Freedom House. “China.” Freedom on the Net: A Global Assessment of Internet and Digital Media.Washington, DC: Freedom House, 2009.

He, Qinglian. The Fog of Censorship: Media Control in China. New York: Human Rights in China, 2008.

Human Rights Watch. Race to the Bottom: Corporate Complicity in Chinese Internet Censorship. New York: Human Rights Watch, 2006.

Human Rights in China. State Secrets: China’s Legal Labyrinth. New York: Human Rights in China, 2007.

Information Warfare Monitor. Tracking Ghostnet: Investigating a Cyber Espionage Network. Toronto: Information Warfare Monitor, 2009.

Information Warfare Monitor and Shadowserver Foundation. Shadows in the Cloud: Investigating Cyber Espionage 2.0. Toronto: Information Warfare Monitor and Shadowserver Foundation, 2010.

Lum, Thomas. Internet Development and Information Control in the People’s Republic of China. Washington, D.C.: Congressional Research Service (CRS), 2006.

OpenNet Initiative. China. OpenNet Initiative, 2009.

OpenNet Initiative. China’s Green Dam: The Implications of Government Control Encroaching on the Home PC. OpenNet Initiative, 2009.

Reporters without Borders and Chinese Human Rights Defenders. China: Journey to the Heart of Internet Censorship. 2007.

Tai, Ziyue. The Internet in China: Cyberspace and Civil Society New York: Taylor & Francis Group, 2006.

U.S. Congressional-Executive Commission on China. 2009 Annual Report. Washington: U.S. Government Printing Office, 2009.

U.S. Department of State Bureau of Democracy, Human Rights, and Labor. 2009 Human Rights Report: China (Includes Tibet, Hong Kong, and Macau). Washington: U.S. Department of State, 2009.

Krekel, Bryan et al. Capability of the People’s Republic of China to Conduct Cyber Warfare and Computer Network Exploitation, Prepared for the US-China Economic and Security Review Commission. McLean: Northrop Grumman Corporation, 2009.

United Nations. “Report of the Special Representative of the Secretary-General on the Issue of Human Rights and Transnational Corporations and Other Business Enterprises: Business and Human Rights: Further Steps toward the Operationalization of the “Protect, Respect and Remedy” Framework.” Special Representative, John Ruggie. U.N. Doc. A/HRC/14/27 (2010).

Villeneuve, Nart. Breaching Trust: An Analysis of Surveillance and Security Practices on China’s TOM-Skype Platform. Toronto: Munk Centre for International Studies, University of Toronto; Ottawa: The SecDev Group, 2008.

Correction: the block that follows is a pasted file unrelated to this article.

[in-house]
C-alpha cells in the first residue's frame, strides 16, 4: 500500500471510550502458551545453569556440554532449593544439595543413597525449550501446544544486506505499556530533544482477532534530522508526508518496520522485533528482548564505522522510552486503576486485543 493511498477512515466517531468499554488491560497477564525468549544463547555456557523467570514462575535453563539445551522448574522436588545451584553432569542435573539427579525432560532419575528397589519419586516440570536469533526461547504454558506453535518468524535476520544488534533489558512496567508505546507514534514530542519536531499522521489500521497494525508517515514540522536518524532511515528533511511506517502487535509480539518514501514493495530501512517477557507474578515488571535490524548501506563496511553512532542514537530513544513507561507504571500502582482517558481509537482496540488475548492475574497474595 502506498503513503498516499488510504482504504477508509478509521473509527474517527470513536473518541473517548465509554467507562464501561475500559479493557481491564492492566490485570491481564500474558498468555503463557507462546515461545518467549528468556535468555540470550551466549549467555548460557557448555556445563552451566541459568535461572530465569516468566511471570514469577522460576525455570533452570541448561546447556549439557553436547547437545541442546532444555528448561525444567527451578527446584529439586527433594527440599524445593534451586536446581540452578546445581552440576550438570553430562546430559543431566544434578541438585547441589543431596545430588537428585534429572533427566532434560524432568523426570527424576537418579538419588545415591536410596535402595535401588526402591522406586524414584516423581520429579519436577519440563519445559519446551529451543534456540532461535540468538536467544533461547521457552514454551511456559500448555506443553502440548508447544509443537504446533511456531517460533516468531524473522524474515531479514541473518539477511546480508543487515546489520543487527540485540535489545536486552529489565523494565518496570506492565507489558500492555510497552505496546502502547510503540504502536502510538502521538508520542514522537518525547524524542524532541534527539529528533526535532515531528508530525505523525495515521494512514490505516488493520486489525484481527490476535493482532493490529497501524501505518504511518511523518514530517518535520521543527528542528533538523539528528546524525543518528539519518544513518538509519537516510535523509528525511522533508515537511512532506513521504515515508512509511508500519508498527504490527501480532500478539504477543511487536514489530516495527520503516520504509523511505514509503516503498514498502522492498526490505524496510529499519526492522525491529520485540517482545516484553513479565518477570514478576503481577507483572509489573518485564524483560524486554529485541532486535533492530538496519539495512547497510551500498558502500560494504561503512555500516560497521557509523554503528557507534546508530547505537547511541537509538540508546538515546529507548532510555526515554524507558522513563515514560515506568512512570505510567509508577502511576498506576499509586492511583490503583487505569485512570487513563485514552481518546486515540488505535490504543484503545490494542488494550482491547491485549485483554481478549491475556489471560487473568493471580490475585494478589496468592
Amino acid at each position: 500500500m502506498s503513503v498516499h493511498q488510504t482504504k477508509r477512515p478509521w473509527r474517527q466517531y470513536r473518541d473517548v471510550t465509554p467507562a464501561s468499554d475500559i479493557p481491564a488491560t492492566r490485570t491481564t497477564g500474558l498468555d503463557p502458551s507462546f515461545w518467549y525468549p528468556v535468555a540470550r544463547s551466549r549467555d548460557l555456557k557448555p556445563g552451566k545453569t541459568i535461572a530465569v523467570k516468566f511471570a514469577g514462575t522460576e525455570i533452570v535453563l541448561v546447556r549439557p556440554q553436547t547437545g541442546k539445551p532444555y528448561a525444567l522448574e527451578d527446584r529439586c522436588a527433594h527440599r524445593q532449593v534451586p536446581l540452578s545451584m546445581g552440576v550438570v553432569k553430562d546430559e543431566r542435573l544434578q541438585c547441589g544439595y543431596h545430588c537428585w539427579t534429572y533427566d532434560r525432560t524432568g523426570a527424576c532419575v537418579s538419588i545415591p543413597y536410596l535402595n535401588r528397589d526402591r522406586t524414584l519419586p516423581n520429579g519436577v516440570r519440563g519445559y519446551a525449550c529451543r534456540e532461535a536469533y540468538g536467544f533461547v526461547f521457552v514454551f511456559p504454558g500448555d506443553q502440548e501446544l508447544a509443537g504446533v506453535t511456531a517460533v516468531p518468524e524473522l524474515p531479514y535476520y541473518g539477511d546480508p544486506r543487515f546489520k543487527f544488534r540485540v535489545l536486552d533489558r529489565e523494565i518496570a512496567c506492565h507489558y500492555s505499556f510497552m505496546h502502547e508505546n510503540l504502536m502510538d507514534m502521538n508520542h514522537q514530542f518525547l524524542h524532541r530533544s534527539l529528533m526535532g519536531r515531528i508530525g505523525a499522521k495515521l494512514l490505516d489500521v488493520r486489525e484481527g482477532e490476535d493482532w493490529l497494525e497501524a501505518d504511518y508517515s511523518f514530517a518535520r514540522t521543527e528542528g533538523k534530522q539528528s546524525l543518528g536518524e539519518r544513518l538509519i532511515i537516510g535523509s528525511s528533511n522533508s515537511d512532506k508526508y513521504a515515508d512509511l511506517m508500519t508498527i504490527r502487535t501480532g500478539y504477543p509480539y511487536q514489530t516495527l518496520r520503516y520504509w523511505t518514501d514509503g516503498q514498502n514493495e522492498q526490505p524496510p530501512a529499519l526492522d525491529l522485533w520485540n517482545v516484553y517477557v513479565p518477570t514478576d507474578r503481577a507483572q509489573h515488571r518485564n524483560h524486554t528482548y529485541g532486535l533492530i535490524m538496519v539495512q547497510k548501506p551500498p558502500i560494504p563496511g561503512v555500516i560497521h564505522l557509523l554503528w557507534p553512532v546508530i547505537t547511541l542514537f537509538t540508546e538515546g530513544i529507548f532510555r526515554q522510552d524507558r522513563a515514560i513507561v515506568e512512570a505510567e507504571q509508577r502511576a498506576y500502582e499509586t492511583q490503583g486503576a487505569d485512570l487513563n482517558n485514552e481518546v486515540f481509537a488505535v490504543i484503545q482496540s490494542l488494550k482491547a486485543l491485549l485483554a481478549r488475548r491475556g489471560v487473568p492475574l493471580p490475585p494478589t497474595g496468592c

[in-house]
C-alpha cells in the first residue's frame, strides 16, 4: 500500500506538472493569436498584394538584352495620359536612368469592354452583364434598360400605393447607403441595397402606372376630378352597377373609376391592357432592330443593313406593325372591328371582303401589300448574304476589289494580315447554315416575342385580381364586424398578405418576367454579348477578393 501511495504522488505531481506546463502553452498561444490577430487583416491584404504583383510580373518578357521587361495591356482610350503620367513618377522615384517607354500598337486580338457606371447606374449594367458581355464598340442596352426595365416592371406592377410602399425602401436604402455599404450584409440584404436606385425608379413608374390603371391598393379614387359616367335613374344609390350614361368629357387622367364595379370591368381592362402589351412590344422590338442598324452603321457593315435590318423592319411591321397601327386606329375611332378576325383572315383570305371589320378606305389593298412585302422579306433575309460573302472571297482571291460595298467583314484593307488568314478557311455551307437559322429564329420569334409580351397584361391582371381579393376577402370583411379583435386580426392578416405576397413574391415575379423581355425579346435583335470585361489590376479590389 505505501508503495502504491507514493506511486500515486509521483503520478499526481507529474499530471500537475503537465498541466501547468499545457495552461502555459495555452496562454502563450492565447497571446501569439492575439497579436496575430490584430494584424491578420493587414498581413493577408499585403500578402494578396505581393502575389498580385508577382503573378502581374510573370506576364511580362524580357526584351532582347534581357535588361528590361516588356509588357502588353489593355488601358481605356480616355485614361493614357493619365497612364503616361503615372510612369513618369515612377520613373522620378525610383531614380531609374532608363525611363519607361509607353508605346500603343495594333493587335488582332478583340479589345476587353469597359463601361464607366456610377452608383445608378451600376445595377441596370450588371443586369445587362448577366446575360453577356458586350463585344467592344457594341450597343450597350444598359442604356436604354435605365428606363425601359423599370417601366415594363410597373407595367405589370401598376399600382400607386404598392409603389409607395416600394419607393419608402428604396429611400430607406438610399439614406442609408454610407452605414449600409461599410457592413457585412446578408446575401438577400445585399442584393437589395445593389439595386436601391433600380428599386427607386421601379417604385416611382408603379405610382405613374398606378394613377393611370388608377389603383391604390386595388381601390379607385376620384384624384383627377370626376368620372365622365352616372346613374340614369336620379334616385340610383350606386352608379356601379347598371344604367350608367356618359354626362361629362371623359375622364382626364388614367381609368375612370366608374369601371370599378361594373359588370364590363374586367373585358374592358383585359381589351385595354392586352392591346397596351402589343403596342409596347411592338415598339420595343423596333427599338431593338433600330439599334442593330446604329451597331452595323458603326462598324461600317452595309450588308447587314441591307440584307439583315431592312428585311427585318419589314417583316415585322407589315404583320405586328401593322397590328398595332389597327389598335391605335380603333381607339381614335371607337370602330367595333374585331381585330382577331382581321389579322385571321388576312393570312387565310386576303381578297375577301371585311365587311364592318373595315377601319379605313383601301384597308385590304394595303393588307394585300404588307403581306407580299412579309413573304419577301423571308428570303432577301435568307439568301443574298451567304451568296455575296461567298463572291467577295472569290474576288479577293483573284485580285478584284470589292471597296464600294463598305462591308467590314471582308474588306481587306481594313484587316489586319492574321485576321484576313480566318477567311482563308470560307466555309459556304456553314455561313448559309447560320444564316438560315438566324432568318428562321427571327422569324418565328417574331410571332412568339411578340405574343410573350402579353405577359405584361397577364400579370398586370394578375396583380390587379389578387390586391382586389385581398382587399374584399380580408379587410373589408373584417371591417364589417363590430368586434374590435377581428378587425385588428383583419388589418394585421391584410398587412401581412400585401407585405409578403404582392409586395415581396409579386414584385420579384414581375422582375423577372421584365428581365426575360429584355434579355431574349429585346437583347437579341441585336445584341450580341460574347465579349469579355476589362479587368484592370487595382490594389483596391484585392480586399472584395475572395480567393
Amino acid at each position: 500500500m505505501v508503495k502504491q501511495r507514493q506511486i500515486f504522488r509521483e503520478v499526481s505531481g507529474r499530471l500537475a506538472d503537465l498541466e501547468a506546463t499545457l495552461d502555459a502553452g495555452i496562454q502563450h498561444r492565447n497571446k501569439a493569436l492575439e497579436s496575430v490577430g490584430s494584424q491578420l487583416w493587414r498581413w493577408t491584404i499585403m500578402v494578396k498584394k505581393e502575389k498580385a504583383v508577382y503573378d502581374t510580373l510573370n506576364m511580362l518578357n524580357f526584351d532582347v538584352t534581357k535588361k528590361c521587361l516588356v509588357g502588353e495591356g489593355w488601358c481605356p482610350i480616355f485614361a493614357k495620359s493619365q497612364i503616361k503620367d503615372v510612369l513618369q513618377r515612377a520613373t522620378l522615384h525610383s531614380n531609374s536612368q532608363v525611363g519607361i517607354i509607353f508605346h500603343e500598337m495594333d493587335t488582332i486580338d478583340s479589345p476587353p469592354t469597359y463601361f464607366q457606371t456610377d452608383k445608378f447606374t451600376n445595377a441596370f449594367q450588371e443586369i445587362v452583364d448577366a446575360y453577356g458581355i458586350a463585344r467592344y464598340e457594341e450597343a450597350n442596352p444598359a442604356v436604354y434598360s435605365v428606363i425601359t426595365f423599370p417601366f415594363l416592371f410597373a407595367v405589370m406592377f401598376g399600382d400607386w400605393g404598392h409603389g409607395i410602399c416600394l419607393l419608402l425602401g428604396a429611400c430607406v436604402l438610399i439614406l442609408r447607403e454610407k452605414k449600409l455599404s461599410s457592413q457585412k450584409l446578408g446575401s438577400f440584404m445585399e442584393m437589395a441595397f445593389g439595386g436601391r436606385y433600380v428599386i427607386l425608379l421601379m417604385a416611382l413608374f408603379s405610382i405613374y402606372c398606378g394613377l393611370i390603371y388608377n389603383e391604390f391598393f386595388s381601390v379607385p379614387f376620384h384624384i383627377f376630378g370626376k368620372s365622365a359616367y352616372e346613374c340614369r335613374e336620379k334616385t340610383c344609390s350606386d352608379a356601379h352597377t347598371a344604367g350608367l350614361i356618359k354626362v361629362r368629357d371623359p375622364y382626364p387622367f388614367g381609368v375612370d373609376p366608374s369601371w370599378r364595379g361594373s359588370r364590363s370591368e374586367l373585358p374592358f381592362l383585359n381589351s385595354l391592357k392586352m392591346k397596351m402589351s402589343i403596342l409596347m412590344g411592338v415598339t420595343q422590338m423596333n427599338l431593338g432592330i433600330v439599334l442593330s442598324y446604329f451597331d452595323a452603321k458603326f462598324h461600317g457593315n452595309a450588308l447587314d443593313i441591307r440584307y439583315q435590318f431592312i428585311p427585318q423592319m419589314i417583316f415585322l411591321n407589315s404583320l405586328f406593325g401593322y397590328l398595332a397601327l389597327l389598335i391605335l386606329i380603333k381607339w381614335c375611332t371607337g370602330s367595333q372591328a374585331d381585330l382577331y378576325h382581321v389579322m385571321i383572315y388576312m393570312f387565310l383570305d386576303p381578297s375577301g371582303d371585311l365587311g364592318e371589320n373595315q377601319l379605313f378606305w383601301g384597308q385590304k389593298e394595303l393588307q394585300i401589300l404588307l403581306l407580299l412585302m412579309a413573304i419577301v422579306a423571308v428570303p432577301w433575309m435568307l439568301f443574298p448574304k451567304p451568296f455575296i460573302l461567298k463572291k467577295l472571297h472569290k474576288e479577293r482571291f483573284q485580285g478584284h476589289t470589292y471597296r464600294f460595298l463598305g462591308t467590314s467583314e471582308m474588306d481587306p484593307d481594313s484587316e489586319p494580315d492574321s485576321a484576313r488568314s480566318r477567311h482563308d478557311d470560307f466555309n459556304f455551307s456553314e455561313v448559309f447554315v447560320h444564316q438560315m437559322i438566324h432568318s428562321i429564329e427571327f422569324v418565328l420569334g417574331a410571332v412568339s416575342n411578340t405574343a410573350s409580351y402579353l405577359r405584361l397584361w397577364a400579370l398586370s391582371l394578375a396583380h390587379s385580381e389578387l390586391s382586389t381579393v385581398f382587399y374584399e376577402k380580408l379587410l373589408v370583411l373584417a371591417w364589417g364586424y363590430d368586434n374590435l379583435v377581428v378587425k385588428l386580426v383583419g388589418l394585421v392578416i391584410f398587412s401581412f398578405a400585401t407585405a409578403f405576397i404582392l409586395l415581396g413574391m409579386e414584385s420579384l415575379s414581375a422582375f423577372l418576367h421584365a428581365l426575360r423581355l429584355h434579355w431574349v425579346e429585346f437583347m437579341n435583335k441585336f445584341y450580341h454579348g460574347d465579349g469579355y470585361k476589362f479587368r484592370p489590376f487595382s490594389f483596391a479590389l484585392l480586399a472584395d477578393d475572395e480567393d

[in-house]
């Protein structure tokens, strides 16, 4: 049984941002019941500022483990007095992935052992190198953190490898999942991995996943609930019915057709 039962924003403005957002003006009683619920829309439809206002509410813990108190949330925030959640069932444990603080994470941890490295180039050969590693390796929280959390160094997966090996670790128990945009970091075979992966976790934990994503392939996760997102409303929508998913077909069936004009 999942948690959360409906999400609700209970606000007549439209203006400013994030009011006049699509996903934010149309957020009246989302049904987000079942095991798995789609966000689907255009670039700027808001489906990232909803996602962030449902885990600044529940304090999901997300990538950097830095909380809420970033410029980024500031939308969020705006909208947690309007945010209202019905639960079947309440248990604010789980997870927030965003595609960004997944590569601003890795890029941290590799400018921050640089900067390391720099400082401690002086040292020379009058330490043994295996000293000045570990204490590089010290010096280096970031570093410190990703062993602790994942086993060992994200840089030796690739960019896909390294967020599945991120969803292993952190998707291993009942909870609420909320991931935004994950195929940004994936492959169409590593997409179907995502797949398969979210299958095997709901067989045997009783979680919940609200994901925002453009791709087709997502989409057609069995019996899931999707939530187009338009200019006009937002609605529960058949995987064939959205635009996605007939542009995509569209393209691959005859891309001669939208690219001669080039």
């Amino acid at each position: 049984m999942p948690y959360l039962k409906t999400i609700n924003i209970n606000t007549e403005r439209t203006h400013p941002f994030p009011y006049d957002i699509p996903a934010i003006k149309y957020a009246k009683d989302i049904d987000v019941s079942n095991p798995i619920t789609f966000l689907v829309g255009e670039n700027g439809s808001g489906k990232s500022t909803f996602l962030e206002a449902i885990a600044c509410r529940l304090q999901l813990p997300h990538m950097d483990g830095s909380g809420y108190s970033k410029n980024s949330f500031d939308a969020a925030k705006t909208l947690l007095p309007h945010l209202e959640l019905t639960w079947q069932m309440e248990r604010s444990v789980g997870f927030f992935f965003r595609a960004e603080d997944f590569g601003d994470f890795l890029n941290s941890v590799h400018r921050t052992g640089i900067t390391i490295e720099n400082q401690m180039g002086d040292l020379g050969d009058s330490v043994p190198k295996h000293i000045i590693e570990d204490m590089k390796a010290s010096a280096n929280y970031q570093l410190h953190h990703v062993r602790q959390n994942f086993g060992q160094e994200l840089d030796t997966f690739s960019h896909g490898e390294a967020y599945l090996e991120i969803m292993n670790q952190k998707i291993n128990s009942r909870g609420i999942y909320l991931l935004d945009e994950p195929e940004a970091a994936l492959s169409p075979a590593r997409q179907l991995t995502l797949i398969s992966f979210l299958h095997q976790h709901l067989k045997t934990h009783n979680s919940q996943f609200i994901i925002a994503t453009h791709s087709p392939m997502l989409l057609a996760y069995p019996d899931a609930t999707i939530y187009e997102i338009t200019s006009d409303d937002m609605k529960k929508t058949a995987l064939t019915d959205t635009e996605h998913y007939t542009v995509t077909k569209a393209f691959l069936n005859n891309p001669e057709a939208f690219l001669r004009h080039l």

Villeneuve, Nart. The Filtering Matrix: Integrated Mechanisms of Information Control and the Demarcation of Borders in Cyberspace. 2006.

Villeneuve, Nart. Search Monitor Project: Toward a Measure of Transparency. Toronto: Citizen Lab at the Munk Centre of International Students, 2008.

Villeneuve, Nart and Greg Walton. “0day”: Civil Society and Cyber Security. Malware Lab, 2009.

Villeneuve, Nart and Greg Walton. Targeted Malware Attack on Foreign Correspondent’s based in China. Malware Lab, 2009.

Yang, Guobin. The Power of the Internet in China: Citizen Activism Online. New York: Columbia University Press, 2009.

Zheng, Yongnian. Technological Empowerment: The Internet, State, and Society in China. Palo Alto: Stanford University Press, 2007.

Articles and Journals

Clayton, Richard, Steven Murdoch, and Robert N.M. Watson. “Ignoring the Great Firewall of China.” I/S A Journal of Law and Policy for the Information Society 3, no. 2 (2007), 273-298.  

Deibert, Ronald. “The Geopolitics of Asian Cyberspace.” Far Eastern Economic Review 169, no. 10 (2006), 22-25.

Halderman, J. Alex Scott, Wolchock, Randy Yao. “Analysis of the Green Dam Censorware System.” University of Michigan Technical Report (2009).

Human Rights in China. “Freedom of Expression on Trial in China,” China Rights Forum,2010, no. 1.

Human Rights in China. “Logging On in China’s Internet Cafes.” China Rights Forum, 2005, no. 3.

Human Rights in China. “Technology and Human Rights.” China Rights Forum, 2006, no. 2.

Human Rights in China. “Weiquan Online: An HRIC Backgrounder.” China Rights Forum, 2006, no. 3.

Klein, Naomi. “China’s All-Seeing Eye.” Rolling Stone, May 14, 2008.

Kytle, Beth and John Ruggie. “Corporate Social Responsibility as Risk Management: A Model for Multinationals.” Working Paper No. 10, Corporate Social Responsibility Initiative, John F. Kennedy School of Government, Harvard University, 2005.

Villeneuve, Nart, “Evasion Tactics: Global Online Censorship Is Growing, But So Are the Means to Challenge It and Protect Privacy.” Index on Censorship 36, no. 4 (2007).